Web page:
Texas Rangers Season Preview

Mark Roberson

Heartbreak and disappointment have been a theme for the Texas Rangers over the past several years.

After narrowly missing two world championship opportunities, the Rangers have failed to win a playoff game in the past two seasons, despite having one of the highest payrolls in Major League Baseball.

The Rangers spent even more cash this off season in hopes of regaining a foothold in the MLB playoff picture.

Texas signed Shin-Soo Choo and traded away Ian Kinsler for power hitter Prince Fielder, who will take over at first base for the Rangers.

Texas will go into 2014 with a strong lineup boasting the likes of Alex Rios, the always dependable Adrian Beltre, and the promising Jurickson Profar starting at second base now that Kinsler is gone.

The Rangers will field a veteran lineup loaded with big hitters, but that is not where the problems reside. Hitting is only part of the game.

Texas has one of the best pitchers in baseball, if not the best, in Yu Darvish. Darvish will be a productive asset for this staff for years to come.

The problem is with the depth of the starting rotation. Darvish is an outstanding pitcher and an ace for any club, but there isn’t much behind him.

Matt Harrison, the opening day starter from last season, has been plagued by injury over the last two years and may not have his same stuff this year.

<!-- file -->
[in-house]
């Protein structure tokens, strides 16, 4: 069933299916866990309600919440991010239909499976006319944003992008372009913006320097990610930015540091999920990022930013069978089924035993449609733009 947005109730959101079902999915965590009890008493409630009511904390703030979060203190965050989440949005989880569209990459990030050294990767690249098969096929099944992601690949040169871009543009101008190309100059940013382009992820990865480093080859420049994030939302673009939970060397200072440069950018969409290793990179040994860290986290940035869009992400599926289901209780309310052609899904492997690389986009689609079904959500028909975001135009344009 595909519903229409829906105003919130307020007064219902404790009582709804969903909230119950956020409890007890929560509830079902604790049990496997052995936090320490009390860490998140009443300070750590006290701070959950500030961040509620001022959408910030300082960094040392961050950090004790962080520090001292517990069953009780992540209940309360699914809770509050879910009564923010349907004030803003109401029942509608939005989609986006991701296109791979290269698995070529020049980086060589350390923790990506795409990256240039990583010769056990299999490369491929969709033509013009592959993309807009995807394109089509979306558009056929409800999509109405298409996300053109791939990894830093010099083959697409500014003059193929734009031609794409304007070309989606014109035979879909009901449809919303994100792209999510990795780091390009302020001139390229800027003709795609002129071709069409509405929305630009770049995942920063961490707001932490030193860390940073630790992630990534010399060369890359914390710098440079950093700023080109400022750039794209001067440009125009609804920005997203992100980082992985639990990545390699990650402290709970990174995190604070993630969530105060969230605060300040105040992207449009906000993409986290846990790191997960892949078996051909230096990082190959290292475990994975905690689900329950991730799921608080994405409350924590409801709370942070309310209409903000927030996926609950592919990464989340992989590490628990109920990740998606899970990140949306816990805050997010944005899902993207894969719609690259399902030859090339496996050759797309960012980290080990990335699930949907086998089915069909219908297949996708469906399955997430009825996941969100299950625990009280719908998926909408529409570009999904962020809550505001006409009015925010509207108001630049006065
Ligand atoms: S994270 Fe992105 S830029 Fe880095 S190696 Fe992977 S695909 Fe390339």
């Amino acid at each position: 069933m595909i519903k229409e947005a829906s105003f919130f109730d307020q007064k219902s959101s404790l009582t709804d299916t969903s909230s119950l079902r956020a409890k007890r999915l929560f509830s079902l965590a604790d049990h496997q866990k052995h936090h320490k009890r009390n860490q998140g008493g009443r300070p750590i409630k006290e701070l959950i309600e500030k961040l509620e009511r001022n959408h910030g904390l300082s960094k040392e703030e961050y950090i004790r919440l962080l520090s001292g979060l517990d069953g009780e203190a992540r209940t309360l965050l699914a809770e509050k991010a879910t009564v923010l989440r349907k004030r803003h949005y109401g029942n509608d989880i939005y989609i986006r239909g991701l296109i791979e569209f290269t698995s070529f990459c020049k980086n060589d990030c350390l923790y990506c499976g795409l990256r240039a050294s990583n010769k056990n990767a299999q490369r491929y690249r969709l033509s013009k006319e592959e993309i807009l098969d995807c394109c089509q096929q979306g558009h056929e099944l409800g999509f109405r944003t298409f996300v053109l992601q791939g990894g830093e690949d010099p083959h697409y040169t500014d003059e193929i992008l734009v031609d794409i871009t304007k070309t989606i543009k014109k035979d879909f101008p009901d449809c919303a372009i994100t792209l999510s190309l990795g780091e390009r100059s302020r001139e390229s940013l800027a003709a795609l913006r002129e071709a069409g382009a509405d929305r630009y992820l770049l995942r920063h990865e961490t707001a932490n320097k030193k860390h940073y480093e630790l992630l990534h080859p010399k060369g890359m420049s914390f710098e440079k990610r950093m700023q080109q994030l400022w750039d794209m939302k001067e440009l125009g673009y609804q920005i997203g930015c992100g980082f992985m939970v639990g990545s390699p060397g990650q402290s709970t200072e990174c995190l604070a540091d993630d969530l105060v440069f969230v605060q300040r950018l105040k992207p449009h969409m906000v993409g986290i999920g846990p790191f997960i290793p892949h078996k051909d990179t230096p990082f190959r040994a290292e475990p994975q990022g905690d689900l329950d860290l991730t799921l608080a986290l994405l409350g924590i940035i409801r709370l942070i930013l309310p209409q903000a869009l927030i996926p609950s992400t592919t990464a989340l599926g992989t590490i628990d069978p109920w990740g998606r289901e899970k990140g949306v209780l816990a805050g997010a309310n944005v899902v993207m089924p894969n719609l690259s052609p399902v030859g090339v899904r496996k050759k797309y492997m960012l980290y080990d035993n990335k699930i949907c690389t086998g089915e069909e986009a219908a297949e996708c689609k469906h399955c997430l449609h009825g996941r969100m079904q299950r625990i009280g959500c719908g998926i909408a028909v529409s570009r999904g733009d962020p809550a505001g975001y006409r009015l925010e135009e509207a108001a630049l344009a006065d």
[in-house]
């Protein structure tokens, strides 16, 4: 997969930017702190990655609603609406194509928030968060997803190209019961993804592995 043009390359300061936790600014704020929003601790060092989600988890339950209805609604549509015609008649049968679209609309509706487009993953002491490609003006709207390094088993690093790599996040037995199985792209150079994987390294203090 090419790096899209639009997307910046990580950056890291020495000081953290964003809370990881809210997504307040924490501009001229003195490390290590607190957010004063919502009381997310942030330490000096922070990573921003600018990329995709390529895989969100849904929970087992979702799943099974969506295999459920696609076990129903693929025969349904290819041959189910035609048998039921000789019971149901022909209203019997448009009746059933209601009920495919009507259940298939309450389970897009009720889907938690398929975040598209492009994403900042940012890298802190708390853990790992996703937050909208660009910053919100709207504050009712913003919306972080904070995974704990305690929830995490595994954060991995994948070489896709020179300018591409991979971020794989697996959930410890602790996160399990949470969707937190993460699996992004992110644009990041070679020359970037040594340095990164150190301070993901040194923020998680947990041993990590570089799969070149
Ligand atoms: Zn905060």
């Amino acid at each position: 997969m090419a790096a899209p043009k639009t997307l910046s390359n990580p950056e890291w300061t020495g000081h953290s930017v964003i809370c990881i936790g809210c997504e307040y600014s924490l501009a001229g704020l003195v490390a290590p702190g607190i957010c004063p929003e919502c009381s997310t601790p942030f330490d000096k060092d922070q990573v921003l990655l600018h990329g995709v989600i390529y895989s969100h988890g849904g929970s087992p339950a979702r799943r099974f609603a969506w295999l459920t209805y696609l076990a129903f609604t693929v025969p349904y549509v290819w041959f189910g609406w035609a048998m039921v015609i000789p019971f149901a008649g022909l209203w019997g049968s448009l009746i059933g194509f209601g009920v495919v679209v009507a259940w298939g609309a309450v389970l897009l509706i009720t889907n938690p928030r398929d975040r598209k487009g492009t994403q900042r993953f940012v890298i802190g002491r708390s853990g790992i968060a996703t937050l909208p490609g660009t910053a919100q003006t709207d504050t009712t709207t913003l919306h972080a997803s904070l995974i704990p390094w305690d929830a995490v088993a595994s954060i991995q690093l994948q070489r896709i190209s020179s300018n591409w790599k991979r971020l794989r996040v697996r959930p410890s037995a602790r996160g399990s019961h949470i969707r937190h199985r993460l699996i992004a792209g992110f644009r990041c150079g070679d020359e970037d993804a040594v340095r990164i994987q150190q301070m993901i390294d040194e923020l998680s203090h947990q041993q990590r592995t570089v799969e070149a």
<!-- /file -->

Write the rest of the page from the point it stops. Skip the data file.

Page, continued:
Alexi Ogando has shown promise at times, but has yet to prove his reliability at the major league level, winning only seven games last season.

The Rangers are hoping that 22 year-old Martin Perez will step up this season as the number two man. Perez carries a career ERA over four, but did manage to win 10 games in 20 starts last season for the Rangers.

The bullpen remains strong with Neftali Feliz and Joakim Soria as the set up man and closer, respectively, for the club.

Here’s my preseason prediciton of American League’s west division standings:

  1. Oakland Athletics
  2. Texas Rangers
  3. Anaheim Angels
  4. Seattle Mariners
  5. Houston Astros

Texas has the strongest starting lineup in the division, but the pitching is what makes the difference between first and second place here.

Oakland just has too much young talent in its starting rotation. For example, 24 year-old sophomore pitcher Sonny Gray who dazzled in last year’s post season against the Detroit Tigers.

The A’s won’t score 760 runs as they did last season on the way to a division title. The difference will come in the months of August and September. The Rangers have too many unpredictable and unhealthy arms in the starting rotation to be certain that all of them can hold up through the lengthy 162-game season.

We may see Texas opt for a midseason acquisition to bolster the rotation if the season is going well through May. But for now, the starting rotation is a sign of weakness and will need to improve for the Rangers to reach the postseason.